NGOs make complaint about Goldman Sachs' entry in EU lobby register

The following complaint was submitted to the EU lobby transparency register secretariat on 27 January 2015 by LobbyControl, Corporate Europe Observatory and Friends of the Earth Europe. It details why the NGOs consider that Goldman Sachs has significantly under-reported its lobby spending in the EU transparency register which is a violation of the rules.

Organisation being complained about: The Goldman Sachs Group, Inc.
Organisations complaining: LobbyControl, Corporate Europe Observatory, Friends of the Earth Europe

Clause(s) you think has/have been breached:

Primary clause D: ensure that, to the best of their knowledge, information which they provide upon registration and subsequently in the framework of their activities within the scope of the register is complete, up-to-date and not misleading;

Secondary clause B: not obtain or try to obtain information, or any decision, dishonestly, or by use of undue pressure or inappropriate behaviour;

Which information do you think is incorrect and why?

In its new register entry – the corporation has just registered on 24 November 2014 – Goldman Sachs declares "less than €50,000 " as "estimated costs to the organisation directly related to representing interests to EU institutions" in 2013. To the organisations complaining, this amount seems implausibly low for the following reasons:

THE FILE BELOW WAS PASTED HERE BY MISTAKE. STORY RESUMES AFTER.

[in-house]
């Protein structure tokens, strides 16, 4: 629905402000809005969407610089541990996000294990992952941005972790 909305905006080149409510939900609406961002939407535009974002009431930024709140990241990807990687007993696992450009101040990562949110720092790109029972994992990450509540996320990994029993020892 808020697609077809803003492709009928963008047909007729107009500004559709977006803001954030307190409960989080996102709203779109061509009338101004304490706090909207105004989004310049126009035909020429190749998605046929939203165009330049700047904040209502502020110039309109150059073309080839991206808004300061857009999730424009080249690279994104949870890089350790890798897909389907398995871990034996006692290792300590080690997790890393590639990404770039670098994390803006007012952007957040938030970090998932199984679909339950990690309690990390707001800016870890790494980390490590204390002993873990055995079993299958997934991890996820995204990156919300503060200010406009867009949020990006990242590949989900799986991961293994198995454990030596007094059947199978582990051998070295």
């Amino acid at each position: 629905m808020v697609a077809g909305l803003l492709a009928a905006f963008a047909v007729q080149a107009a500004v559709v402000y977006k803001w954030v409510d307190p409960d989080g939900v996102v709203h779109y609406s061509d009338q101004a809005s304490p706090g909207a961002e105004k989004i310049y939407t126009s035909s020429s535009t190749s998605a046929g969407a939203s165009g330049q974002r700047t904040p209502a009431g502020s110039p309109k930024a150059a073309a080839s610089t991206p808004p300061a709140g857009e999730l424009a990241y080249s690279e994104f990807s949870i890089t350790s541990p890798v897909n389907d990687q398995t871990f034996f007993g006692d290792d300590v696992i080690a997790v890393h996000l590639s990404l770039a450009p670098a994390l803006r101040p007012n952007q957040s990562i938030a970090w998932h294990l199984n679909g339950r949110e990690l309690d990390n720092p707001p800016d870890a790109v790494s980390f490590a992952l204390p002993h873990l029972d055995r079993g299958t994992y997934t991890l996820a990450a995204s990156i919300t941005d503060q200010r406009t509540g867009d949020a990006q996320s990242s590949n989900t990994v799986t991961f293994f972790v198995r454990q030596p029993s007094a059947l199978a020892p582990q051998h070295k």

1. A look at section I of the register – professional consultancies, law firms, self-employed consultants – shows two lobby firms indicating Goldman Sachs as their client in 2013. The first is Afore Consulting, declaring the investment bank paid €250,000 - €300,000 between July 2013 and June 2014 for their consultancy:

The second, Kreab Gavin Anderson, declares Goldman Sachs as their client in 2013, generating a turnover between €200,000 and €250,000 for the consultancy firm: Consulting fees are very clearly an element that has to be included in the estimation of costs related to interest representation, as the registration guidelines show:,

This leads to the conclusion that Goldman Sachs has failed to disclose a considerable amount of lobby expenditure, potentially amounting to several hundred thousand euros from the register and has therefore violated point D of the code of conduct.

2. The company declares four persons to be engaged in activities falling under the scope of the Transparency Register. Even if these persons only spend part of their working time on those activities, less than €50,000 does not seem sufficient to pay staff costs, traveling costs and administrative expense for four lobbyists working in London. This is even less credible if one looks at the many files the Commission worked on in 2013 that are of great interest for an investment bank like Goldman Sachs. For comparison, Deutsche Bank reports that they lobbied on the following files in a similar period: MiFID, CRD, UCITS, PRIPS, MAD, EMIR, CSDR, FTT, Banking Union, Mortgage Credit, SEPA and Data Protection.

There clearly was active lobbying from Goldman Sachs during 2013; a freedom of information request has shown that Goldman Sachs had four lobby meetings with DG MARKT in 2013: